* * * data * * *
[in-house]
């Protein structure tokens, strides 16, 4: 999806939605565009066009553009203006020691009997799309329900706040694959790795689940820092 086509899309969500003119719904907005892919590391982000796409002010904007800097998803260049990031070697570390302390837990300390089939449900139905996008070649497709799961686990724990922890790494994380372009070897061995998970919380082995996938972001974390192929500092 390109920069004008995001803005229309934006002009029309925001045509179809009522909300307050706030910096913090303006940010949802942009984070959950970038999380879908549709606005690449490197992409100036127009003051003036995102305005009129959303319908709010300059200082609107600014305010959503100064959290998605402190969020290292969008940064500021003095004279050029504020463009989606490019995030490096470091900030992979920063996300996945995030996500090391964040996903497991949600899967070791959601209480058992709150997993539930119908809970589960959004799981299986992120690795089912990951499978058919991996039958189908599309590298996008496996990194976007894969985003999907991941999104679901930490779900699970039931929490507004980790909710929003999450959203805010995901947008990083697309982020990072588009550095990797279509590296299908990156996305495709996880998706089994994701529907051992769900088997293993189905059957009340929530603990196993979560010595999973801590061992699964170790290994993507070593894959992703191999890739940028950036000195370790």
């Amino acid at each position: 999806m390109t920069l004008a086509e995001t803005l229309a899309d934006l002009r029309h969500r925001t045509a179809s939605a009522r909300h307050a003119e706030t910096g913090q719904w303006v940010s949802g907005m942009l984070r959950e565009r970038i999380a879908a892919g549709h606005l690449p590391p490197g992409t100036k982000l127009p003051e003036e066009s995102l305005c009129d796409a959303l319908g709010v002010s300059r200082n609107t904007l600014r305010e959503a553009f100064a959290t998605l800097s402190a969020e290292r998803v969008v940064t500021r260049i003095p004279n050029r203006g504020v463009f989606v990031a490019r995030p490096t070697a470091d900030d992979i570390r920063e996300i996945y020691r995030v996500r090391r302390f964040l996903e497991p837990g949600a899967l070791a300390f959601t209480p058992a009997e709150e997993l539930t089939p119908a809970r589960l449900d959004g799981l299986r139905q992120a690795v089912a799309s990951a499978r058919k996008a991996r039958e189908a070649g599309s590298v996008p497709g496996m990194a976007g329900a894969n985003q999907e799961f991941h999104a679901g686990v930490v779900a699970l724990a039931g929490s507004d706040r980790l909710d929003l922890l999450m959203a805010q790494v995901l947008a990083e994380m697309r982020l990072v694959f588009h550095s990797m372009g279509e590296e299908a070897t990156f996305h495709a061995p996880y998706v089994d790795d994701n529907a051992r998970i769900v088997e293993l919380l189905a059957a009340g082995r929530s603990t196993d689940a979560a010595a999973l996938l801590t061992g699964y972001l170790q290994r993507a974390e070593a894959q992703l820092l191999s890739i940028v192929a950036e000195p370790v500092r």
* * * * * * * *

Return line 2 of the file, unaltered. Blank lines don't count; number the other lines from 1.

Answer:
């Protein structure tokens, strides 16, 4: 999806939605565009066009553009203006020691009997799309329900706040694959790795689940820092 086509899309969500003119719904907005892919590391982000796409002010904007800097998803260049990031070697570390302390837990300390089939449900139905996008070649497709799961686990724990922890790494994380372009070897061995998970919380082995996938972001974390192929500092 390109920069004008995001803005229309934006002009029309925001045509179809009522909300307050706030910096913090303006940010949802942009984070959950970038999380879908549709606005690449490197992409100036127009003051003036995102305005009129959303319908709010300059200082609107600014305010959503100064959290998605402190969020290292969008940064500021003095004279050029504020463009989606490019995030490096470091900030992979920063996300996945995030996500090391964040996903497991949600899967070791959601209480058992709150997993539930119908809970589960959004799981299986992120690795089912990951499978058919991996039958189908599309590298996008496996990194976007894969985003999907991941999104679901930490779900699970039931929490507004980790909710929003999450959203805010995901947008990083697309982020990072588009550095990797279509590296299908990156996305495709996880998706089994994701529907051992769900088997293993189905059957009340929530603990196993979560010595999973801590061992699964170790290994993507070593894959992703191999890739940028950036000195370790």